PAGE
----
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A randomized, open-label study to evaluate the safety and pharmacokinetics of human hepatitis C immune globulin (Civacir) in liver transplant recipients.

Author(s): Davis GL, Nelson DR, Terrault N, Pruett TL, Schiano TD, Fletcher CV, Sapan CV, Riser LN, Li Y, Whitley RJ, Gnann JW Jr, Collaborative Antiviral Study Group

Affiliation(s): Division of Hepatology, Baylor University Medical Center, Dallas, TX 75246, USA. garydav@baylorhealth.edu

Publication date & source: 2005-08, Liver Transpl., 11(8):941-9.

Publication type: Multicenter Study; Randomized Controlled Trial

Chronic hepatitis C is the most common indication for liver transplantation, but viral recurrence is universal and progressive graft injury occurs in most recipients. Our aim was to assess the safety, pharmacokinetics (PK), and antiviral effects of high doses of a human hepatitis C antibody enriched immune globulin product (HCIG) in patients undergoing liver transplantation for chronic hepatitis C. This was a multicenter, randomized, open-label, controlled trial conducted at 4 transplant centers in the United States. A total of 18 patients with chronic hepatitis C, who underwent liver transplantation, were randomized to receive low-dose HCIG (75 mg/kg) or high-dose HCIG (200 mg/kg), or no treatment. A total of 17 infusions of HCIG were administered in each treated patient over 14 weeks using a time-dependent dosing strategy based on the PK of anti-hepatitis B immune globulin in liver transplant recipients. Hepatitis C virus levels, liver enzymes, and liver biopsies were obtained serially throughout the study period. PK profiles of HCV antibodies were determined on days 4, 10, and 98. HCIG infusions were safe and tolerated. The infusion rate could not be maximized because of symptoms for 18% to 30% of the doses. The half-life of HCIG was extremely short immediately after transplantation but was gradually prolonged. In the high-dose group, serum alanine aminotransferase (ALT) levels normalized in most subjects and no patient developed hepatic fibrosis. However, serum HCV RNA levels were not suppressed at either dose. In conclusion, HCIG, an anti-HCV enriched immune globulin product, appears to be safe in patients with chronic hepatitis C undergoing liver transplantation. Further studies are required to determine whether the drug has beneficial effects in this group of patients.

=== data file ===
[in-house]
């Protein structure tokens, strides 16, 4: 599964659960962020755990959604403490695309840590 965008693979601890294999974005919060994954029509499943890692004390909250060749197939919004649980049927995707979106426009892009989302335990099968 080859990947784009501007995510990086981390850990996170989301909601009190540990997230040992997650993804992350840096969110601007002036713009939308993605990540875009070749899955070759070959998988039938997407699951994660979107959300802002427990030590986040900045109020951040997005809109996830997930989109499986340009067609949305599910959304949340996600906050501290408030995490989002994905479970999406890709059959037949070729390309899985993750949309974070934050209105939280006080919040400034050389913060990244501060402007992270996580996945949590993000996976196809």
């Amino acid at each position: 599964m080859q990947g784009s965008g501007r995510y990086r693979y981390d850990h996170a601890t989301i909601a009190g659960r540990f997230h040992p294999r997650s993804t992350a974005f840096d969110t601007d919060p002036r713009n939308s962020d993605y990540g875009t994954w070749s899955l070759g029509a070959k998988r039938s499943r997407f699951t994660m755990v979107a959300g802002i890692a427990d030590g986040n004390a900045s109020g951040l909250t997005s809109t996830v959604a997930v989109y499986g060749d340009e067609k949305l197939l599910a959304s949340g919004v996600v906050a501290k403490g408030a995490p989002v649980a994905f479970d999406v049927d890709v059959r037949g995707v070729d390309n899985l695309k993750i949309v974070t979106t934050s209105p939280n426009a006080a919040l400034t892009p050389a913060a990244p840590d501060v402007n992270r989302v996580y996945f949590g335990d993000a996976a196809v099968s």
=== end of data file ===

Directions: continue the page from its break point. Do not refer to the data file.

Page last updated: 2006-01-31

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